The White House proclaimed October 2022 to be National Youth Substance Use Prevention Month. Of the more than 107,000 deaths related to drug overdoses in 2021, more than 1,000 were minors.1 Studies also show that minors using alcohol and illicit substancesA can lead to alcohol and substance use disorders in adulthood. Experts are urging parents and caregivers to intervene early.
The Substance Abuse and Mental Health Services Administration (SAMHSA) has released the following sobering statistics about youth alcohol and substance use as a part of their “Talk. They Hear You.”® campaign.2
Alcohol and Other Drug Facts
- Among people 12 or older in 2020, 58.7% used tobacco, alcohol, or an illicit drug in the past month.3
- Alcohol and other drug use during the teen years can interfere with normal brain development and increase the risk of developing a use disorder.3
- Injury and violence related to drug use is one of the leading causes of death for teenagers.3
Consequences of Youth Alcohol and Other Substance Use
- 47% of children who begin drinking before age 14 develop an alcohol use disorder at some point in their lives.4
- 9% of youth who do not drink alcohol before they are 21 develop an alcohol use disorder in their lifetime.4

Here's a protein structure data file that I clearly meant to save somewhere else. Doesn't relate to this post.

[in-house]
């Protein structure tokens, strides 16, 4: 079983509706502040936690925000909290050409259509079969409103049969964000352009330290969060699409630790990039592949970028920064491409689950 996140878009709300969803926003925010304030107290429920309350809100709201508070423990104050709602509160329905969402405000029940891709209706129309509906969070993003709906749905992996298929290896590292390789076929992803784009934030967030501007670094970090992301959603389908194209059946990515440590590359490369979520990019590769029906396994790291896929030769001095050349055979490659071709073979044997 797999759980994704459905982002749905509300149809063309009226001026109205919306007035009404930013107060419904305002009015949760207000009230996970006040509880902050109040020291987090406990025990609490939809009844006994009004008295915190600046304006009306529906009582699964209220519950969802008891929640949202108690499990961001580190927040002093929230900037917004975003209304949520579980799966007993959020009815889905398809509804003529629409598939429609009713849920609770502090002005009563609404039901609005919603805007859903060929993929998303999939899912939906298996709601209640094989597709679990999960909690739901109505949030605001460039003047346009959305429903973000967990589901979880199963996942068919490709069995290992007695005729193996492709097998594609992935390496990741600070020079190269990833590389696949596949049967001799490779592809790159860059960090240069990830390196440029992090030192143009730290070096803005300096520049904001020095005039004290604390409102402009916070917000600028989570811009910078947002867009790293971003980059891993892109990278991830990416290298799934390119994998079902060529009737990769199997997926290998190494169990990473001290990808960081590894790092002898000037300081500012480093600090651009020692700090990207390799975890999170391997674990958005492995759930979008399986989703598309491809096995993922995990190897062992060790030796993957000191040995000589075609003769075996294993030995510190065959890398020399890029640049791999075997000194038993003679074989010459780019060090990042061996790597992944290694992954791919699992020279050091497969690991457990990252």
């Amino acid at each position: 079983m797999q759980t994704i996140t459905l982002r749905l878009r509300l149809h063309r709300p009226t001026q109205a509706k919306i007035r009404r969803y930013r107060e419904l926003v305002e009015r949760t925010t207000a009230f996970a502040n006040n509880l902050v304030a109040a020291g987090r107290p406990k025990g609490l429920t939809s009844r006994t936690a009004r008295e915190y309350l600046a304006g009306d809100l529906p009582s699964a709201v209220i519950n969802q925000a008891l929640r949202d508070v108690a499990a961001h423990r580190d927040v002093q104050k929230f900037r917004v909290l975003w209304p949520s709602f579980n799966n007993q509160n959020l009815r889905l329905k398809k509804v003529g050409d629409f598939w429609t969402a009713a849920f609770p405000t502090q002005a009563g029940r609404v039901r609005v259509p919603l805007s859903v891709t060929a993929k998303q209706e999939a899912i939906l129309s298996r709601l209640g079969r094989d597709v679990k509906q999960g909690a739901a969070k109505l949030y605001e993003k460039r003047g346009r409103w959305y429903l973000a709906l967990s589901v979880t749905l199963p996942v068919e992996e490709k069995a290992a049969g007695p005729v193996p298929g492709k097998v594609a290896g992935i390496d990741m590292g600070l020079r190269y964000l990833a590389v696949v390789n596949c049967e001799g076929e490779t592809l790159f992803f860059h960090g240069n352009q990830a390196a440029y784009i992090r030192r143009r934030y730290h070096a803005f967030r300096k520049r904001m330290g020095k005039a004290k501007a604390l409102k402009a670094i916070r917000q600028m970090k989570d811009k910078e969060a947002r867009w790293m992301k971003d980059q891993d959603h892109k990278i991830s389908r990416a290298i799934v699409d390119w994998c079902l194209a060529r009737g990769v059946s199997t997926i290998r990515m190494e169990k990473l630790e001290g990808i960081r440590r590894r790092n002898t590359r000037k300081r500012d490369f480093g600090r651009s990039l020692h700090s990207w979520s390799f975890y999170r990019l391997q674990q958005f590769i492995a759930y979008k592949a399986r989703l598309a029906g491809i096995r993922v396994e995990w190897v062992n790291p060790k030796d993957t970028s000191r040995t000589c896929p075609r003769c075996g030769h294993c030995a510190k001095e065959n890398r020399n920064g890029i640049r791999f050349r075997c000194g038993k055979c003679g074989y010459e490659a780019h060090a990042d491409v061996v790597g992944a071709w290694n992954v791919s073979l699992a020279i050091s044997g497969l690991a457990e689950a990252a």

For each additional year earlier than 21 that children begin to drink, the greater the odds they will develop an alcohol dependence at some point in their life.4
Additional research has found that 90% of Americans who meet the clinical criteria for addiction started using substances before the age of 18.5
Reasons Children May Start Drinking or Using Drugs
- Stress—When children worry about things like grades, physical appearance, and fitting in, they may drink or use drugs to try to escape their problems.6
- Peer Pressure—Between ages 11 and 18 is when youth are most likely to be influenced by their friends and social media.6
- Transitions—Life events such as transitioning to high school or college, a breakup, moving, or their parents’ divorce can influence children to turn to alcohol or other drugs.6
- Their Parents!—Children who see their parents or adult role models drinking or using other substances can encourage them to do the same.6
Alcohol and Marijuana Trends During COVID-19
- Alcohol sales in stores went up 21% during the first 7 weeks of lockdown, while online sales more than doubled.7
- A California investigation found that delivery services are often delivering alcohol to youth under the age of 21.8
- U.S. retail marijuana sales rose 46% in 2020 and are expected to reach $37 billion by 2024.9, 10
Delivery services are also used widely in retail marijuana sales and are difficult to police. Also, during the COVID-19 lockdown, marijuana was classified as “essential” in most states that have legal recreational use. There have also been concerns that because COVID-19 attacks the lungs, it is an especially serious threat to those who smoke or vape.11
As part of their “Talk. They Hear You.”® campaign, SAMHSA has prepared a “Parents’ Night Out” toolkit to educate parents and caregivers on the extent of youth alcohol and other substance use and provide guidance on how to help their children avoid alcohol and substance use disorders.6 Access the Parents’ Night Out toolkit.